Toxicology is one area of medicine about which clinical ecologists are not in conflict with their more conventional colleagues. We share the same issues, pursue the same phenomena and agree on therapeutic approaches. Toxicologists tend to veer in the direction of epidemiological effects, studying whole-groups, whereas the clinical ecologist takes it more patient by patient, but that?s the only real difference.
Toxicology has been around a surprisingly long time. Primitive peoples used natural poisons for hunting. Indeed the word toxicology comes from toxicos, the bow from which poison arrows were flung. The ancient Greeks and Romans made a special study of poisons, although more in connection with political assassinations than the pursuit of science. The Persian King Mithridates was so afraid of being poisoned that he took a regular cocktail of known poisons to accustom his body to their effect so that they would no longer work on him. From his name we get the word mithridate.
The prolific use of poisons for getting rid of “inconvenient” people led to a treatise by Maimmonides (1135-1204) entitled Poisons and their Antidotes. It summarized all knowledge of poisons at that time.
The Italian fifteenth-century Borgia family were infamous poisoners. Lucrezia?s name, in particular, achieved evil notoriety for her nefarious use of chemicals to “alter” history.
Toxicology finally adopted a more formal scientific footing, and today we are concerned almost entirely with environmental hazards and unintentional harm done to human beings. Around 4,000,000 man-made chemicals have been described in scientific literature since 1965. Something like 6,000 new chemicals are added to the list every week and at least 70,000 are currently in production. Only a fraction of this toxic load has been adequately tested for the long term effects on human health.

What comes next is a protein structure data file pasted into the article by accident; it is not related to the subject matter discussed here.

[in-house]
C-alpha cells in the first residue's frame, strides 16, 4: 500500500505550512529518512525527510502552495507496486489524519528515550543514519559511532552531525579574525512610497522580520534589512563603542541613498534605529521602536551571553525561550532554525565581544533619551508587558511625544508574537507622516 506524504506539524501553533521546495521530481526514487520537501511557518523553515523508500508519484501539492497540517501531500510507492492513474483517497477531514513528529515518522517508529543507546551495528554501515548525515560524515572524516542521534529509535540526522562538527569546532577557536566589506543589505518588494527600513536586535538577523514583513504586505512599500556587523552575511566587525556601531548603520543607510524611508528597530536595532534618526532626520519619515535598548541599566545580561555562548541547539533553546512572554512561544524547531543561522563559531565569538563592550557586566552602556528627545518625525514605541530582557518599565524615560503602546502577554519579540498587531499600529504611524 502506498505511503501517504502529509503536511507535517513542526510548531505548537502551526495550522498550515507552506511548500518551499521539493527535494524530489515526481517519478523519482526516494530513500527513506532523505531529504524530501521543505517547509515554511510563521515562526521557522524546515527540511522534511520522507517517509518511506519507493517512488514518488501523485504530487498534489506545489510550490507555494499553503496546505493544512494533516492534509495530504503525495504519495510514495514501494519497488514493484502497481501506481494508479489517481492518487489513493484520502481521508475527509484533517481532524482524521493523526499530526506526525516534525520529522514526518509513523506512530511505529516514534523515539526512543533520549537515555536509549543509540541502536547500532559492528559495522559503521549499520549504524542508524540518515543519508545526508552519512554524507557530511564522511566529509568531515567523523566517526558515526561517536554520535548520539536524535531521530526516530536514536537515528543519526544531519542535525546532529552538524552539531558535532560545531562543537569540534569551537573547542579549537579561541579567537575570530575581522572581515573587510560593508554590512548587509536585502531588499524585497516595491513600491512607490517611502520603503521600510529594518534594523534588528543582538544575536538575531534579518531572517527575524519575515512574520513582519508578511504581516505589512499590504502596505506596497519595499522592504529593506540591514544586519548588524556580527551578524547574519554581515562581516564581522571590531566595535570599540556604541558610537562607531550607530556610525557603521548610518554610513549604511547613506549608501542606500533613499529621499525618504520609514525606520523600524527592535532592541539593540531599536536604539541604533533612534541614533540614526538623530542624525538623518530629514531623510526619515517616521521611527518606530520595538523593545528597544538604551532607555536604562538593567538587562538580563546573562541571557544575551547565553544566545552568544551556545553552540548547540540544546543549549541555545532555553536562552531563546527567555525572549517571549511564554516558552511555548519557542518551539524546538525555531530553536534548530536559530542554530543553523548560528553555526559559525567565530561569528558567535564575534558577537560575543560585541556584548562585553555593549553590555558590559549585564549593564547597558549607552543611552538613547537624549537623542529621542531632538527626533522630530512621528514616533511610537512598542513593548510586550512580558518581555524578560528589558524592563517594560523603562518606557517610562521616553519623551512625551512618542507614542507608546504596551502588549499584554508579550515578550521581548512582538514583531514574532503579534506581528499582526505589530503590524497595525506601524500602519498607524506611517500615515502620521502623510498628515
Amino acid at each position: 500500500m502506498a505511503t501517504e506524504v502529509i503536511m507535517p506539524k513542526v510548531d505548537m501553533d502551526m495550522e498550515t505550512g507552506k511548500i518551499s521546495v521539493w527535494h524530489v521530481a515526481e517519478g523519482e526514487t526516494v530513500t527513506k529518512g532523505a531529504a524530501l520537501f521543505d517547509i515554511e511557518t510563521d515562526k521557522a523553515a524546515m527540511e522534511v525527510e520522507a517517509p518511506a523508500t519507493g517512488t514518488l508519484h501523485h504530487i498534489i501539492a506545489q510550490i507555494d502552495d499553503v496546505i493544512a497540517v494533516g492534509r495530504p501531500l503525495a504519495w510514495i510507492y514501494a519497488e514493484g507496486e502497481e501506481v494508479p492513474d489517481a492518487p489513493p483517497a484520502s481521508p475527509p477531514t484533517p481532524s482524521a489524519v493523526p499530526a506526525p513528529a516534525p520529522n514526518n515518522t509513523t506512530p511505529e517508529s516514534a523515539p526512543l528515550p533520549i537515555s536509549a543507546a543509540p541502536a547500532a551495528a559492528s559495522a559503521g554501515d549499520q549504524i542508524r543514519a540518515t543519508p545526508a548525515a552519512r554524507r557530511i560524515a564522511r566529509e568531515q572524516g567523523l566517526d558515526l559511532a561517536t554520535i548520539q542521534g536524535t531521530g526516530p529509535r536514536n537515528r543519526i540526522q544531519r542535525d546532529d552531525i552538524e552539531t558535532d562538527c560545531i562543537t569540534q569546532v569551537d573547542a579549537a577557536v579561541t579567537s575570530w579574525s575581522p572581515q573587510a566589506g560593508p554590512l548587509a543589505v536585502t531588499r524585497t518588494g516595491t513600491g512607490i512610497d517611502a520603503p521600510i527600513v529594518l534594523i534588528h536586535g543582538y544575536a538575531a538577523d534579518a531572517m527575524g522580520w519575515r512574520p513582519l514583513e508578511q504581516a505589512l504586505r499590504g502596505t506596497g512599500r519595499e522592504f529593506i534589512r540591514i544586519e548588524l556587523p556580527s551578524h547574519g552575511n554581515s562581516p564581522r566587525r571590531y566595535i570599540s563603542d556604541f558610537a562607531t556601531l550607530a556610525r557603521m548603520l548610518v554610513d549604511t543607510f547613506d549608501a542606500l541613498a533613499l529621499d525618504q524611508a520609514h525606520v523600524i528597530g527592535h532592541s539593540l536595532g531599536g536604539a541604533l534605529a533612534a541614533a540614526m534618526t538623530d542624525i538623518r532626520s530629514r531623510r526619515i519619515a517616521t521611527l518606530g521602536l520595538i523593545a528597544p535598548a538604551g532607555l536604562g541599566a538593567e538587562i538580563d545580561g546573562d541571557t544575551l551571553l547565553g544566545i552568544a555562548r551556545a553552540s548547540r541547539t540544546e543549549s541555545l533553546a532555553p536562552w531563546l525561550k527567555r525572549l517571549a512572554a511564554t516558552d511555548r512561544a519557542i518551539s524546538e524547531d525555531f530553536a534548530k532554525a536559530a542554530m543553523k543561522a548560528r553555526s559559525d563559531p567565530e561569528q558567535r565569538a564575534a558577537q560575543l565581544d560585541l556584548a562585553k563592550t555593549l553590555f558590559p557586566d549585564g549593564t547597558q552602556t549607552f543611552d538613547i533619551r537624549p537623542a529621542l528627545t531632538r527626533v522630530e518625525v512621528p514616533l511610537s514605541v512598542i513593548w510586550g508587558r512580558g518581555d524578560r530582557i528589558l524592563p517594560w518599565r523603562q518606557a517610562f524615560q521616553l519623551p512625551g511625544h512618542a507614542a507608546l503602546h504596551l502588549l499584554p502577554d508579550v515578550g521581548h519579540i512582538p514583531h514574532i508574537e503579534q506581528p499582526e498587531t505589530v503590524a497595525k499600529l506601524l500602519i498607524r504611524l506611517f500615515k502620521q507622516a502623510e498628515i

We meet chemicals in the air, our food, water supplies and by direct contact. Medical drugs add their share, and even the clothes we wear and the fabric of our homes are mostly artificially made, needing many complex chemical precursors. Some of these emit toxins long after being installed in the home. It is a fact of life in the modern world that indoor pollution can be just as bad, or worse, than the outdoor kind.
The cumulative effect of all these substances may create a total body burden that triggers chemical sensitivity in certain individuals. In the late 1970s Dr. E.C. Hamlyn coined the term ?human canary? to describe such people ? they are a warning to us all that we are going to be ill if we continue as we are, in much the same manner that canaries used to warn miners of impending gas danger. Unfortunately, no one seems to be heeding these canaries.
Most studies done on humans to date have been concerned predominantly with acute massive exposures suffered by workers in industrial settings, but clinical ecologists have been gathering case studies steadily to show that chronic exposure to levels commonly thought to be ?safe? are compromising people?s health and may turn out to be a more important hazard in the long term.
The effects of chemical exposure are dependent upon a number of factors, principally: